Kyushu University Academic Staff Educational and Research Activities Database
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KA FAI WILLIAM TSE Last modified date:2018.07.09

Undergraduate School
Other Organization

Academic Degree
Field of Specialization
Developmental Biology; Fish Osmoregulation
Outline Activities
We have four major research themes:
1) Developmental functions of deubiquitylating enzyme: Deconjugation of ubiquitin and/or ubiquitin-like modified protein substrates is essential to modulate protein-protein interactions and, thus, signaling processes in cells. Although deubiquitylating (deubiquitinating) enzymes (DUBs) play a key role in this process, however, their function and regulation remain insufficiently understood. Our group performed the first genome-wide DUBs loss-of-function analysis in zebrafish, and we are now undergoing different experiments on selected DUBs to unfold their regulatory mechanisms and specific developmental functions. In 2013, we have identified that zebrafish transforming growth factor-β-stimulated clone 22 domain 3 (Tsc22d3) could function with two DUBs via the bone morphogenetic protein (bmp) pathway (Tse et al., 2013a). We are now working on the biochemical mechanism of the selected DUBs.

2) Disease model and mechanism: Zebrafish have been widely used in developmental biology, their well-established genome database and transparent embryos shaped them as an excellent developmental model. Recently, they are recruited as a new disease model. The zebrafish genome project identified that over 70% human disease causing genes can be found in the zebrafish genome. We own several organ-specific GFP-lines and mutants for different disease-based studies. Our group has a special interest on the mechanism of cleft lip and/or palate (CLP). CLP is one of the most common birth defects in the world, with an average frequency of 1/700. CLP besides affecting the appearance also causes significant morbidity in form and function. We selected several potential human CLP causing genes to study their functional roles in the facial development, which aim to understand the disease mechanism and thus identify small molecules to treat the disease before birth. Recently, we have identified the pathogenesis of the Type 3 Treacher Collins Syndrome by using a zebrafish model (Lau et al. 2016).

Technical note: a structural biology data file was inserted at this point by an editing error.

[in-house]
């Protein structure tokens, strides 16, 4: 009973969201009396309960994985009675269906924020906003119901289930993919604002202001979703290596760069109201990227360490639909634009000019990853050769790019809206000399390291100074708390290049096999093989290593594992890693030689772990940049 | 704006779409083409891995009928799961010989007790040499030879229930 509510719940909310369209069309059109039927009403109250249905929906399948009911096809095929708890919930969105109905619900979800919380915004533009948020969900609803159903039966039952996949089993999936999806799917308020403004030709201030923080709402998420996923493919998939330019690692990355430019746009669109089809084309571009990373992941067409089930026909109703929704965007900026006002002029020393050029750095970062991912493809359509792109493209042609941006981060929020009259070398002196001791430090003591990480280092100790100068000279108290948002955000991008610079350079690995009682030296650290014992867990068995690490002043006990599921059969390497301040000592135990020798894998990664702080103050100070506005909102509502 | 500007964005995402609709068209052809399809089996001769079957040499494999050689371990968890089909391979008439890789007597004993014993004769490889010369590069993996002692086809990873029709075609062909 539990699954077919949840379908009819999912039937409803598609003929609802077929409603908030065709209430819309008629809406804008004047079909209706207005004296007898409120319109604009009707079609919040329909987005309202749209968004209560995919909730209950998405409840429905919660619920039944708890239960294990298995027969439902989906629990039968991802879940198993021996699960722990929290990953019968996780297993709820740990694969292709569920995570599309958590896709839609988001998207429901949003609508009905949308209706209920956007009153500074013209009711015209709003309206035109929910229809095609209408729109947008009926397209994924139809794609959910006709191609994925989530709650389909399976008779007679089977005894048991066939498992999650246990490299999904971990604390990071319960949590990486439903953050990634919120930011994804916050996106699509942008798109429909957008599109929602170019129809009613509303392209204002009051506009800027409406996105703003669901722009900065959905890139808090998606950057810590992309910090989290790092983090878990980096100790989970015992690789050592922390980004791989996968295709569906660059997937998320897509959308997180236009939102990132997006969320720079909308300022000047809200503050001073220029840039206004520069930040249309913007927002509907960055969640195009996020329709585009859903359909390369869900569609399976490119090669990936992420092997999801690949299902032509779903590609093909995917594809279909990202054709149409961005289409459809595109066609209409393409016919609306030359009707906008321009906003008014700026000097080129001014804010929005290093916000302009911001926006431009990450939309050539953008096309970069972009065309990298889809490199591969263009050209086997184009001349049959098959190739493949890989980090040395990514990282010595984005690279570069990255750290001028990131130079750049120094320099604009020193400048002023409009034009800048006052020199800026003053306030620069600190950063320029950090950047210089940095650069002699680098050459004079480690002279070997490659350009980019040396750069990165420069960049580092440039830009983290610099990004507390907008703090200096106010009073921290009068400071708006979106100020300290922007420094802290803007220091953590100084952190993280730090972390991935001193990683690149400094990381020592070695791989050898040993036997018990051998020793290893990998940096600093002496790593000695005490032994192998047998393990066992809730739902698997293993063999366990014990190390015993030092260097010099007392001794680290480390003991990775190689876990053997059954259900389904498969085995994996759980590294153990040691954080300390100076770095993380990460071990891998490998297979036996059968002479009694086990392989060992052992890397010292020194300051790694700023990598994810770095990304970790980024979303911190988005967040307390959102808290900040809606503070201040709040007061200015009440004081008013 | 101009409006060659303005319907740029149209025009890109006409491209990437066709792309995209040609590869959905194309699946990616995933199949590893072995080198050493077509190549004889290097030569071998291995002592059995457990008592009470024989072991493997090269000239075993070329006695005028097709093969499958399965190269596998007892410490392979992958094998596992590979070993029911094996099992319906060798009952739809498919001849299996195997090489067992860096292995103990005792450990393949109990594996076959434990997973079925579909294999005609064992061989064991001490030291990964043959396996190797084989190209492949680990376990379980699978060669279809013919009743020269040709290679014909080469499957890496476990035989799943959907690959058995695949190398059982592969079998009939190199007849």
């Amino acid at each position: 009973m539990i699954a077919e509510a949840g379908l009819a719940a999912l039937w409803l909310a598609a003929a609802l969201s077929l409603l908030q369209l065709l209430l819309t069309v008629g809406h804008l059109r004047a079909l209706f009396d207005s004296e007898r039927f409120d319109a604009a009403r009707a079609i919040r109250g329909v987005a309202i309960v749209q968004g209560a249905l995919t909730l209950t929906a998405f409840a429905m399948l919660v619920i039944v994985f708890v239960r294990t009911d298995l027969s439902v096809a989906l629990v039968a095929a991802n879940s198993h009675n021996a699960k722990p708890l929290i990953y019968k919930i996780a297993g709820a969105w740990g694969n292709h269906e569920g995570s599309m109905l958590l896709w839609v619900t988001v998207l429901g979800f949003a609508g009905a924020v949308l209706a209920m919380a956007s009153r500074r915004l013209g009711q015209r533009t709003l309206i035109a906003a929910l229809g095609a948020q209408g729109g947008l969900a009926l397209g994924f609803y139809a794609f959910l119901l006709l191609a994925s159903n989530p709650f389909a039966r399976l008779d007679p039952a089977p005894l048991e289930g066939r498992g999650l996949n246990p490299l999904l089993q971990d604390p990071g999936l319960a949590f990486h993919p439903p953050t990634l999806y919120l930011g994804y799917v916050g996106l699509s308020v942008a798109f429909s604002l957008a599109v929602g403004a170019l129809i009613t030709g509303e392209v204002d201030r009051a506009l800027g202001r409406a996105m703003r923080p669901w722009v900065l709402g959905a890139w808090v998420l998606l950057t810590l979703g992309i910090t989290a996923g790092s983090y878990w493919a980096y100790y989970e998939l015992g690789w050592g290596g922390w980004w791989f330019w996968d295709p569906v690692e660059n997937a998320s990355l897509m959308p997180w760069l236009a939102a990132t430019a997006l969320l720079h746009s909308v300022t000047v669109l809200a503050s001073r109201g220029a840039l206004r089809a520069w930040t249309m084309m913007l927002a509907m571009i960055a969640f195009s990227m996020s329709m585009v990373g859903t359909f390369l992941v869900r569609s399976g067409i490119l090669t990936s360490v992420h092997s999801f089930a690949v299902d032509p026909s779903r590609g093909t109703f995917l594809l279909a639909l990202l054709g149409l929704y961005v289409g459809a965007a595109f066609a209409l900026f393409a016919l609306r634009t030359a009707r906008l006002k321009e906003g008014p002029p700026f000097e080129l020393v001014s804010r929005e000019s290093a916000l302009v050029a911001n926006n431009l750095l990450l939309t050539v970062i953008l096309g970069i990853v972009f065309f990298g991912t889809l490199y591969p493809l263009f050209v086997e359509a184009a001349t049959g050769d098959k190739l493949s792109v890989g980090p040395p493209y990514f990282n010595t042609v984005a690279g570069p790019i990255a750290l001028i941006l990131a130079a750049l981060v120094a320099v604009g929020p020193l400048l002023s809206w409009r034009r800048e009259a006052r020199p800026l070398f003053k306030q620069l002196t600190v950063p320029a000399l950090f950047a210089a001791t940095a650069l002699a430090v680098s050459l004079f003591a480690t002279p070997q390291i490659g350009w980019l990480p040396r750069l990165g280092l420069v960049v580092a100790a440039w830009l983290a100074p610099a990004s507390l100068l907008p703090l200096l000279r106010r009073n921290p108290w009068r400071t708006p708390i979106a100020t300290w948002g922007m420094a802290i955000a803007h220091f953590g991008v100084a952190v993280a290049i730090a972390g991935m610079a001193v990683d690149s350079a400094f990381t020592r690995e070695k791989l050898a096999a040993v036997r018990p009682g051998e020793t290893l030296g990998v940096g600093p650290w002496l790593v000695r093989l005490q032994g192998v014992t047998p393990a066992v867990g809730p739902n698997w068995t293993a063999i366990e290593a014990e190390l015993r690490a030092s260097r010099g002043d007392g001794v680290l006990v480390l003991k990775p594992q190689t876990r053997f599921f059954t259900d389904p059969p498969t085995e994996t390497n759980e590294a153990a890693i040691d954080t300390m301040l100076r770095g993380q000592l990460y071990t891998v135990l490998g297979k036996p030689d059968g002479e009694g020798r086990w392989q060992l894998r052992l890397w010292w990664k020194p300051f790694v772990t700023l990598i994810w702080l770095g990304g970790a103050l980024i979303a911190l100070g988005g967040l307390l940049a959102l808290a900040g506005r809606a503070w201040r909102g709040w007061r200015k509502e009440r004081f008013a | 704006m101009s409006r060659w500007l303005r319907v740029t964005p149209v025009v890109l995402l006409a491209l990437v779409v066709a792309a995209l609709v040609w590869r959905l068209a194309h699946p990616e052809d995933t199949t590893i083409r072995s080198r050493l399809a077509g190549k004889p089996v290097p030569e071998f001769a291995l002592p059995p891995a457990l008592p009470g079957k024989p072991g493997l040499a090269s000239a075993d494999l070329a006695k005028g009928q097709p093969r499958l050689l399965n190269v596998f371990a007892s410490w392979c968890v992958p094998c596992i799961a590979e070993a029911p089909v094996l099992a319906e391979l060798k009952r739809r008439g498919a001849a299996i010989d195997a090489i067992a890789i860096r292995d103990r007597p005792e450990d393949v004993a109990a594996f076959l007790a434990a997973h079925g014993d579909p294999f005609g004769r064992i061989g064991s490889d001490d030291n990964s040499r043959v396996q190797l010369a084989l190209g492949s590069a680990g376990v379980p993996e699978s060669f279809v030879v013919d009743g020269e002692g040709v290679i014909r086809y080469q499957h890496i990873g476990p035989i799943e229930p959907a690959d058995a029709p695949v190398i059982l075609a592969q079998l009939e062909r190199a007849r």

3) Osmoregulation: The capability of animal cells to maintain a constant cell volume is a prerequisite for cellular life. When eukaryotic cells are exposed to extracellular osmotic stress, they undergo rapid regulatory processes to maintain their cellular homeostatic status. The mechanism is particularly important in gill epithelia in fishes. Recently, our group applied the next-generation sequencing (NGS) and proteomics technologies to report the first eel gill specific transcriptome data and osmo-responsive proteins in eel gill (Tse et al. 2013b; Tse et al. 2014; Lai et al. 2015). Furthermore, our group use different fish models (eel, medaka, and zebrafish) to understand the molecular issues in the osmoregulation process (Chow et al. 2013; Lai et al. 2013; Tse et al. 2013c).

4) Developmental toxicity: Our group recently starts to apply developmental biology to environmental toxicology studies. Effects of toxicants on embryogenesis can be easily being tested in zebrafish embryos in a large scale. We have found that the exposure of environmental pollutant bisphenol A (BPA) and Triclosan could influence zebrafish embryos’ early development (Tse et al. 2013d) or lipid metabolism (Ho et al. 2016), respectively. Our group is now testing some other pollutants on their potential hazards on embryonic development.

I have teaching duties in the English-taught International undergraduate program, and am involved in the "Global Human Resource Development Project" (Hong Kong region).
Research Interests
  • disease pathogenesis
    keyword : zebrafish; disease model; disease mechanism
  • developmental toxicology
    keyword : zebrafish; environmental pollutants
  • osmoregulation
    keyword : fish; gill; cellular volume; ion transporters; cytoskeleton
Academic Activities
Educational Activities
I am involved in four courses in the IUP:

Bioresource and Bioenvironment Experiments and Practice 1

Applied Cell Biology

Special Lecture on Advanced Topics of Agriculture 1

Introductory Biology
Professional and Outreach Activities
My group collaborates with different researchers around the world, such as China, Hong Kong, Germany, and Taiwan..